What does “Talboys” Keevil conjure up? We had no idea what to expect, but the description in the Autumn magazine did not disappoint. Dating from the 15th Century, it is a timber framed hall house with wattle and daub panels, built of limestone ashlar, the roof stone tiled and gabled. It certainly looked old, but absolutely charming, and is said to be one of oldest properties in Wiltshire.
We walked through the massive entrance door through a passageway into the original gallery with vaulted roof. This is the family home of Mr. and Mrs. Mowbray, and there is all the paraphernalia that children leave around with, in contrast, living side by side, many objects d’art, that have been there for centuries.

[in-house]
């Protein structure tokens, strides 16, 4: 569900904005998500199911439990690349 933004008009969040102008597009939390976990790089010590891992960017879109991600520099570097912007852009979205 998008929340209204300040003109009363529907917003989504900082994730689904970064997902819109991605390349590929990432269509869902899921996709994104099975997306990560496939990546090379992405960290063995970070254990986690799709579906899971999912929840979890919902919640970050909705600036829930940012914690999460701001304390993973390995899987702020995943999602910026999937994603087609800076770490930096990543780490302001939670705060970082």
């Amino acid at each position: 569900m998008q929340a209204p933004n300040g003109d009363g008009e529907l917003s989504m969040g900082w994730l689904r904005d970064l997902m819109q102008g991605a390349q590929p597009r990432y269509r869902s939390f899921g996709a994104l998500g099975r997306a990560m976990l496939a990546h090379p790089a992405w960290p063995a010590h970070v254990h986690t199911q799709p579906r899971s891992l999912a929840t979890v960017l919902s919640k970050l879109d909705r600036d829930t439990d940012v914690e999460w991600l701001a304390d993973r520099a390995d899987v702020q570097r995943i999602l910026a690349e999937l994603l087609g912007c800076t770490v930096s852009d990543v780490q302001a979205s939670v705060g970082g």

On arrival, we were divided into two groups, one going around the house with the owner, and the other to the adjacent St. Leonard’s church built l4-16th Century, which has a Norman Sanctus bell.
You can say that “Talboys” is unique. It was built in two parts, one fireplace has the date AD 1450 and the other 1875 and the window tracery at the front was also renewed at this later time. The downstairs has many large rooms and upstairs 5/6 bedrooms. Log fires burned, while we later sampled a delicious tea of sandwiches and cake, shutting out the cold weather outside.
The village of Keevil is first mentioned in an Anglo Saxon document of 964 and the High Street of old houses would be an interesting place to explore further on a nice summer’s day.